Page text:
Over the past five months, upper school administrators and faculty members have adapted the schedule to fit the requirements of COVID-19. Through the first quarter, students have attempted a great deal without feeling overwhelmed, largely because they are only dealing with three classes. As they transition to the second quarter of the school year, students feel comfortable with the changes they will experience, and many will feel refreshed by a new set of courses to explore. Teachers, however, are not afforded such luxuries.
Under normal circumstances, teachers are given a full year before returning to the same material, but due to the alternating quarter system, many of them will be teaching the same material within two months. Additionally, some will be alternating between different rooms to accommodate class sizes.
Spanish teacher Ms. Brooke Kenna discussed some of the challenges she will face moving rooms after each quarter.
“I’m definitely going to get my steps in, because I’m moving to the third floor, but I consider myself lucky that I’m still here, and I’m still in Wilson Hall,” Ms. Kenna said. “I know I’m going to have colleagues that will help me out and be right nearby to make the experience easier.”
Ms. Kenna said she will keep things fresh in the second quarter, while essentially teaching the same skills.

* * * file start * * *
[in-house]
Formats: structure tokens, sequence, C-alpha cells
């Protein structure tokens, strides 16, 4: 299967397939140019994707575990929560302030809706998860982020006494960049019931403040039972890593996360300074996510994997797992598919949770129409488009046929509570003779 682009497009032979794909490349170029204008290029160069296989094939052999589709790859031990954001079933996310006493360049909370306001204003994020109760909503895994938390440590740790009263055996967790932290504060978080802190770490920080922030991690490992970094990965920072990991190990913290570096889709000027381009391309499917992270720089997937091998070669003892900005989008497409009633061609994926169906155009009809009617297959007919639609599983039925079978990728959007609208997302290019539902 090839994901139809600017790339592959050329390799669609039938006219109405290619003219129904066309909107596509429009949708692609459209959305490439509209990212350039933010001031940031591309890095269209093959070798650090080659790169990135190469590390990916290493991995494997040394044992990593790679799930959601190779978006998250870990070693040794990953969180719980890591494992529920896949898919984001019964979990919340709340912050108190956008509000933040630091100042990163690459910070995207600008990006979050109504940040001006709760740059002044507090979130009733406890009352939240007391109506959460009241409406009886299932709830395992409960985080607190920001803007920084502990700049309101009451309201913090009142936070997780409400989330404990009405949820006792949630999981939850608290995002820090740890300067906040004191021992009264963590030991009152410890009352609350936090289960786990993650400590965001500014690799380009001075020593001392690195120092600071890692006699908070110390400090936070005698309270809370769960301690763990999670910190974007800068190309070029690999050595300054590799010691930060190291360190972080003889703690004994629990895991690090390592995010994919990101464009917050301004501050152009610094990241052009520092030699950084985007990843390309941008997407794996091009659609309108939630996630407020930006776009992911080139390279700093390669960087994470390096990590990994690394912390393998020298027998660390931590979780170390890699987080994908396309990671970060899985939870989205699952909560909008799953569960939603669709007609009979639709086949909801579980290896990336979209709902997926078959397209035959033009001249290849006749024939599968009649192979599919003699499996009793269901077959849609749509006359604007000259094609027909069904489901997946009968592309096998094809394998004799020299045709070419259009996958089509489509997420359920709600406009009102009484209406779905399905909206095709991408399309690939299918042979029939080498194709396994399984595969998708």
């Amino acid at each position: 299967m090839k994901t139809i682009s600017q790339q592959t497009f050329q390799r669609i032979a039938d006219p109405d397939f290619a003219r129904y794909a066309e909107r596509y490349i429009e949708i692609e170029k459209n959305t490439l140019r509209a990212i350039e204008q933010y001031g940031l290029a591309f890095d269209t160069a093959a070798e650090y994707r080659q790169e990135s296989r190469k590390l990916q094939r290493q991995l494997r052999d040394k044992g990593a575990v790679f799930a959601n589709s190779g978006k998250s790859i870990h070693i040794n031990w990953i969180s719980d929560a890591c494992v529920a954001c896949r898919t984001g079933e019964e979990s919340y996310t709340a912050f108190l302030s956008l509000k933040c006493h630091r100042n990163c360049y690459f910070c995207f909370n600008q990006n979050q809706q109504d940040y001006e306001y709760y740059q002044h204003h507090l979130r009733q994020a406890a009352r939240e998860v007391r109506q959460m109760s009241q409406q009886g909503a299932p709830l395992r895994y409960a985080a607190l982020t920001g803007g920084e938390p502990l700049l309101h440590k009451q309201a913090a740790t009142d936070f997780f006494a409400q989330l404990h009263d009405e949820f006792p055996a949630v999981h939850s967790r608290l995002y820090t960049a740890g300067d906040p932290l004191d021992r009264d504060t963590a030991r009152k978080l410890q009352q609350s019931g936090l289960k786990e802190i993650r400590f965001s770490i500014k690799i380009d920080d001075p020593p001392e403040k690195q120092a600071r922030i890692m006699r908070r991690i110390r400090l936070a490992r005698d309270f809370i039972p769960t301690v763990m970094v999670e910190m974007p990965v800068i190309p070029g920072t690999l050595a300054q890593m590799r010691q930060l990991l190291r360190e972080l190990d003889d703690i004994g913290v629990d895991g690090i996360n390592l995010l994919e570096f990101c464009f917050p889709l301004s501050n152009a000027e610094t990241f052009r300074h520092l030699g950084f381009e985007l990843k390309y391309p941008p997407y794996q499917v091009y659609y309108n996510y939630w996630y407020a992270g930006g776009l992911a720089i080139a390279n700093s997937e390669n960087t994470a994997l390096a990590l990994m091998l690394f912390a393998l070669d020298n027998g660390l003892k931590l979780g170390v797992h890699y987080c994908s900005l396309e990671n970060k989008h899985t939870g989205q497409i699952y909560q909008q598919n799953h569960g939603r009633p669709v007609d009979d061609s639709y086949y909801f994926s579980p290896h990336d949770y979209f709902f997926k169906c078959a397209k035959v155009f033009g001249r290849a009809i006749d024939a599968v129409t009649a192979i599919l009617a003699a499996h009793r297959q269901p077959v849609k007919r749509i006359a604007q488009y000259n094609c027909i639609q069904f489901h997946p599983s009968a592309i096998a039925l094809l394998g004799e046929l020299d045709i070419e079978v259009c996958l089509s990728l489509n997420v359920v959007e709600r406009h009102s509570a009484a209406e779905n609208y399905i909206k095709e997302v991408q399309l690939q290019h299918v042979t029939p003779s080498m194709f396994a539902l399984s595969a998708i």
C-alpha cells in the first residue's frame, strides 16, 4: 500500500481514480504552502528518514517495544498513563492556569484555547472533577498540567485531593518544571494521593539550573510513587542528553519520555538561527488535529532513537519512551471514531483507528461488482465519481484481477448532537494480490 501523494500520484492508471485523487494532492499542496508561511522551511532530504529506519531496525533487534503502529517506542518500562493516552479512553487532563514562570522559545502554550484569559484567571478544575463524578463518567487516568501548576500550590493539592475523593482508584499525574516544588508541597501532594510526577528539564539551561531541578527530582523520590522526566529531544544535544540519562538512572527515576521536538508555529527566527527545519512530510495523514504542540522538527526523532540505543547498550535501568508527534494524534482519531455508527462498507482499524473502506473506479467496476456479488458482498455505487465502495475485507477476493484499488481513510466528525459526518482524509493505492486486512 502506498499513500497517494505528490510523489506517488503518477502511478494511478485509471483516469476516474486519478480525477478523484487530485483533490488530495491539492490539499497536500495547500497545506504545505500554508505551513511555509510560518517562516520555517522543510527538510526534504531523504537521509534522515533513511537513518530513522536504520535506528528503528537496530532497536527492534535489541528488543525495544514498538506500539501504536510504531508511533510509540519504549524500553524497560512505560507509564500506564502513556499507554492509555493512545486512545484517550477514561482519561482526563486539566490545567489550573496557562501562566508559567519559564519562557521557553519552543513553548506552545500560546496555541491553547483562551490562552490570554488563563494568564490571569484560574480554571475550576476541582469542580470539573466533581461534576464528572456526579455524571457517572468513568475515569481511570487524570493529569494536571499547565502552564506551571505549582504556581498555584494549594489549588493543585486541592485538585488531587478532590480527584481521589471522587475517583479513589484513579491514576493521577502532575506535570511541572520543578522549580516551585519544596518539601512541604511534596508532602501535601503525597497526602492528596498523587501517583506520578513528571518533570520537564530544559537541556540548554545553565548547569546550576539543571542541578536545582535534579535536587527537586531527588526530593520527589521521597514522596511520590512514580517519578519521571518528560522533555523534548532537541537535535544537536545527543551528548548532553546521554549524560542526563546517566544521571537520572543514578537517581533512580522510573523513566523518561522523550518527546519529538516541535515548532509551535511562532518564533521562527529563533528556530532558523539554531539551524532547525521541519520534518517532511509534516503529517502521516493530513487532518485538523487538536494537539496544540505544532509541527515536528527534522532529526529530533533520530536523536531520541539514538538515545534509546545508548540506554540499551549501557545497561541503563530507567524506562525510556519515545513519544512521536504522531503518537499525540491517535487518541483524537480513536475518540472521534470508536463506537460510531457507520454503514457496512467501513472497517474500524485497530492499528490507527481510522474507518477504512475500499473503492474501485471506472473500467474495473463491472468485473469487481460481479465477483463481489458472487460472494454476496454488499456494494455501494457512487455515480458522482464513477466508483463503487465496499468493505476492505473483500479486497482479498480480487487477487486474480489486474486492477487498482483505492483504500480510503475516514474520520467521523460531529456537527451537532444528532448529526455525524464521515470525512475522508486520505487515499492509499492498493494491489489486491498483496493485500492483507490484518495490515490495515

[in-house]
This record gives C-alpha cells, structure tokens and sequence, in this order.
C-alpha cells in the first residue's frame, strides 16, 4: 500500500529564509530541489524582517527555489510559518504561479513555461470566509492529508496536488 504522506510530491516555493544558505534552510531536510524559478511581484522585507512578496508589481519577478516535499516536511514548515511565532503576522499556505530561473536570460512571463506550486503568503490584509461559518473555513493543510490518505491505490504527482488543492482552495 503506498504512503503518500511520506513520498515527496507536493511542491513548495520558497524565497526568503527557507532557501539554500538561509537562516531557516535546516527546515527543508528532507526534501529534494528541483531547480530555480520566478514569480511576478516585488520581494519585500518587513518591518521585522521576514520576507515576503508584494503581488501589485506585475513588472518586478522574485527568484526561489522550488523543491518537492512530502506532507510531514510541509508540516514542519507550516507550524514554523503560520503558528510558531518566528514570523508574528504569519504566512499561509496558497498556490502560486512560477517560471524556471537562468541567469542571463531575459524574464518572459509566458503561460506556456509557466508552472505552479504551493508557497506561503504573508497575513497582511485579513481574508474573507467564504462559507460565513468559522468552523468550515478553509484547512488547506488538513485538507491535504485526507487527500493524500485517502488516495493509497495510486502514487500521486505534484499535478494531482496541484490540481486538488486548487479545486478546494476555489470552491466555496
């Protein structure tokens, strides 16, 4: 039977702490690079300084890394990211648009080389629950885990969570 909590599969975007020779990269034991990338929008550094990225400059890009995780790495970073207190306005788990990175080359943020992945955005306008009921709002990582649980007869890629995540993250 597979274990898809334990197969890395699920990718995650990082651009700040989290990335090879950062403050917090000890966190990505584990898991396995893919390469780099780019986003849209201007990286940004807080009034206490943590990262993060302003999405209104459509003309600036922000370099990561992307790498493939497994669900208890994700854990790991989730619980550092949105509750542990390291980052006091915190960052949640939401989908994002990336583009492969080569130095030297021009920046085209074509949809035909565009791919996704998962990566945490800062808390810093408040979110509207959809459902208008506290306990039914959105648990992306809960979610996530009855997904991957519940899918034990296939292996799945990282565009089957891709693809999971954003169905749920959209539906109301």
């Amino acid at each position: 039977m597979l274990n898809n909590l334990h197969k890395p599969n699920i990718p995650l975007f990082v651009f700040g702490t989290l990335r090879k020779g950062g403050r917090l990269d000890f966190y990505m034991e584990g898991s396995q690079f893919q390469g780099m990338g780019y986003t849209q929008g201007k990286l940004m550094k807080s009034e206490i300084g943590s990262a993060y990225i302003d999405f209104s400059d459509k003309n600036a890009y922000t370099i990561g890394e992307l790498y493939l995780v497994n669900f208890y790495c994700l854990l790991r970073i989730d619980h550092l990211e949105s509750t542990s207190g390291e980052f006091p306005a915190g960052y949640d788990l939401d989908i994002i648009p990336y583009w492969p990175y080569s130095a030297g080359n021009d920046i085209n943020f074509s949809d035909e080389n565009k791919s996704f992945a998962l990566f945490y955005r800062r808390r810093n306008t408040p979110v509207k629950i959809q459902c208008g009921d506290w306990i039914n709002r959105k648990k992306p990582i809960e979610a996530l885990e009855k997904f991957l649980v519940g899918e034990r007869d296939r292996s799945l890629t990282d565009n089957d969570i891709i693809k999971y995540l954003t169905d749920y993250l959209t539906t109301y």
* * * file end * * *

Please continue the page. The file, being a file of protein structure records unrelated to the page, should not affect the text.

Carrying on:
“It’s always dependent on the group of students,” Ms. Kenna said. “I try to feed off their energy and their interests, so one of the first things I’m going to do is ask them, ‘What do you hope to get out of this class?’ And I’m going to tailor everything I do around that.”
“I think it’s going to be a unique challenge for sure,” Ancient and Modern World History teacher Mr. Jeremy Hart said. “There will always be fun in getting new classes and students, new personalities. But it is going to be a bit of a broken record of, ‘Oh, didn’t I just do this?’ So I’m curious about the transition between the two.”
Teachers have learned quite a bit from their experiences in the first quarter, and plan on using their newly acquired knowledge to improve their classes.
“I’m excited to try and improve upon some of the things in terms of management of hour-and-a-half classes,” Mr. Hart said. “I think there is some intellectually stimulating planning I’m going to get to do.”
As preparations for the second quarter begin, teachers are already looking ahead to the return of their current classes.
“I think the biggest challenge,” Mr. Hart said, “will be picking up the third quarter with what’s transferred over, and seeing what kids have retained.”